Brokeback Effect: Coming to a Theater Near You?

I’m finally going to see "Brokeback Mountain" tonight. Several years ago, I read the Annie Proulx short story upon which the movie is based, but I’m curious to finally see the movie for myself.

Monday night the movie garnered even more buzz than it already had by winning four Golden Globe awards, including best dramatic film, best screenplay, and best director.

While guest blogging for Folkbum in December, I wrote: “This movie is likely to get millions more people to see—and feel—the intense social pressures, the psychological anguish, and the just-as-real and powerful love that gay people experience.” I still think there could be a “Brokeback effect” in Wisconsin.

The movie has been rolled out very gradually every weekend to more theaters. Wisconsinites have only been able to see it so far in Milwaukee, Madison, and Duluth. (Unless someone has other information?) But according to the Marcus Theaters website, this weekend it opens at cinemas in Ashwaubenon, Brookfield, and New Berlin. (Do you think Rep. Mark Gundrum will see it?) Last week, The Capital Times covered the reactions of non-gay men, including state Sen. Fred Risser, who saw the movie in Madison.

Meanwhile, if you think “gay cowboys” don’t really exist or if you wonder if gay couples truly face hardship or discrimination, read this story.

Sam Beaumont, a gay rancher in Oklahoma, was kicked out of the home he shared with his partner of 25 years. The deceased partner willed the house to Beaumont, but it turned out the will was missing one witness signature. A cousin of the deceased partner sued to get the house and won. Now the cousins of the deceased are suing Beaumont for 25 years of back rent.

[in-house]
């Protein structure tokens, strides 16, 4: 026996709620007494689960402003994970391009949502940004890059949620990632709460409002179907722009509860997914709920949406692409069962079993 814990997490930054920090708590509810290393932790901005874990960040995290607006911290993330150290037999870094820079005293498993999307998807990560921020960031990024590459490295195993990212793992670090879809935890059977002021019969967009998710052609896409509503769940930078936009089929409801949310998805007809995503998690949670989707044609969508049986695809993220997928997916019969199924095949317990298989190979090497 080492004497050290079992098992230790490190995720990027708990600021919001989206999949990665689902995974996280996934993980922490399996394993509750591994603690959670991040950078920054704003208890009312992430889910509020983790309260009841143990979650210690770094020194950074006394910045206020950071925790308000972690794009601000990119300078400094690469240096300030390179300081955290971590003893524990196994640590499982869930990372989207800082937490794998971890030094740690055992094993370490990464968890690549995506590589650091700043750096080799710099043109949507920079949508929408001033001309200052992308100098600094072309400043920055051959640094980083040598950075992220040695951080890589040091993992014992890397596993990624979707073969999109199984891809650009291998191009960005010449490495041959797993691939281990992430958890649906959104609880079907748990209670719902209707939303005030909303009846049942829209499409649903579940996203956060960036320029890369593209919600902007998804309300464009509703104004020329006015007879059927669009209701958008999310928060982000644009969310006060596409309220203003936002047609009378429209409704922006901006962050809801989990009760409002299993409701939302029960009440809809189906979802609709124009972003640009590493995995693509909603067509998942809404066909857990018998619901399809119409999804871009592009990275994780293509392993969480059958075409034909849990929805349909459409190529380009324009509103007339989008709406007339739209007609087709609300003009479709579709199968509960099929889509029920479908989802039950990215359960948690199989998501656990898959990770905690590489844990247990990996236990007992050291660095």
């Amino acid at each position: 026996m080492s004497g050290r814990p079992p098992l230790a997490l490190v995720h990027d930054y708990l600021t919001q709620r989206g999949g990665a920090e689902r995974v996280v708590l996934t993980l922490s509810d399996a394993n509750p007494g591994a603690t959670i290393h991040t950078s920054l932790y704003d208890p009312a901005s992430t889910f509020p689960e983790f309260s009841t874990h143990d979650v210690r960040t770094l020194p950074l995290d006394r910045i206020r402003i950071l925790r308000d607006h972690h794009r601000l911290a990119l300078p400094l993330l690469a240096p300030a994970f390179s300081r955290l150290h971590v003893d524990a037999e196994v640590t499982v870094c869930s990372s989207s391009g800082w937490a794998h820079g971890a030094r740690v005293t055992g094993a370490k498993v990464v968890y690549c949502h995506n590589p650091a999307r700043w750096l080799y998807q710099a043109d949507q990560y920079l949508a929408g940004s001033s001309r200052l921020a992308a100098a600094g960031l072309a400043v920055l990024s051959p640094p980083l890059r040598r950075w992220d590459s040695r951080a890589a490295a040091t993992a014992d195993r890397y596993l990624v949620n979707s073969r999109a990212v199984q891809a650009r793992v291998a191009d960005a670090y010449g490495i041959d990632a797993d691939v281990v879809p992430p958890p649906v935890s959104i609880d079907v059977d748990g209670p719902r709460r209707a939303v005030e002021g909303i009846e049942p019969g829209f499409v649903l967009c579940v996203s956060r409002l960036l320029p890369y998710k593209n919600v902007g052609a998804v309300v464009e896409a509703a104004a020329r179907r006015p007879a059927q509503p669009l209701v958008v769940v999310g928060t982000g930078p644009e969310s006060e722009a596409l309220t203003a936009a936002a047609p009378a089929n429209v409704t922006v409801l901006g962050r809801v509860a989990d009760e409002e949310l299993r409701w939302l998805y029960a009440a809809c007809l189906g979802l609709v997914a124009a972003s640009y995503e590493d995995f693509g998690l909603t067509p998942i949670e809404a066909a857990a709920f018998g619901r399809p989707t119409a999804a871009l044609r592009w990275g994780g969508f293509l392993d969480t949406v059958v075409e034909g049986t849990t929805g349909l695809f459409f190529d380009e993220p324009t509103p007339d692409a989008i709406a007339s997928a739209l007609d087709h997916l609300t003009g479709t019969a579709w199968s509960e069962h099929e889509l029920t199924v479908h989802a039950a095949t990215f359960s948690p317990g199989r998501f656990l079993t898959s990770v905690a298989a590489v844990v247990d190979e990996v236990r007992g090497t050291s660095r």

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1 Comments:

At 3:00 PM, Anonymous Anonymous said...

Just read this post today on Salon.com's "Broadsheet" blog:

Broadsheet crush of the day: a fella with the whimsical handle "thebeesucksass," whose recent IMDB post (reg. req'd) about "Brokeback Mountain" was unearthed at Daily Kos.

"If the film we wanted to see hadn't been sold out, I don't think I'd ever have seen it," he writes. "It's been four days ... and progressively, day after day, I have been forced to admit that I am ashamed of the way I felt about homosexuals. I literally had no concept of what life is truly like for these individuals, and must continue to be. In my heart I know that good, wholesome, long-standing friends of mine -- true-believing Christians -- have made life horrible for these people when they go out of their way to bad mouth them behind their backs ... tell their children homosexuals are going to Hell, etc.

"I can't explain what I'm feeling, but I haven't had this kind of doubt (about the church I go to) since I made the decision a long, long time ago to leave the family business against my father's wishes ... In a way, I guess, my own personal history and my relationship with a disapproving (and uneducated) father somehow made me 'get' what Heath Ledger's character goes through ... The God I believe in, that I teach my kids to trust, would never wish the kind of pain that I went through on anyone, which really I now know for real is the same kind of pain homosexuals must go through just to live what for them is an honest life, and the choice they must make. I'd never had my eyes opened to this before, not ONE IOTA.

"Tonight, winding down, I said a little prayer. It was more or less the same thing that's been going round and round inside my head since I saw this movie ... who am I to judge? I honestly was trembling at one point during the credits before we got up to leave, and I had to struggle to re-gain my composure. Now that I am remembering that, it reminds me of the way I trembled when I first asked God to forgive me of my sins and accept me as I am.

"'Brokeback Mountain' humbled me."

He has a follow-up post. ("My wife's youngest brother said something about the movie as a joke and everybody else chuckled along like you'd expect. I'd already decided what I was going to do if anybody mentioned it, and I said, 'I saw it when I was in Texas. And you know, it was damn good.' They all shut up, and it was pretty quiet for a while.)

 

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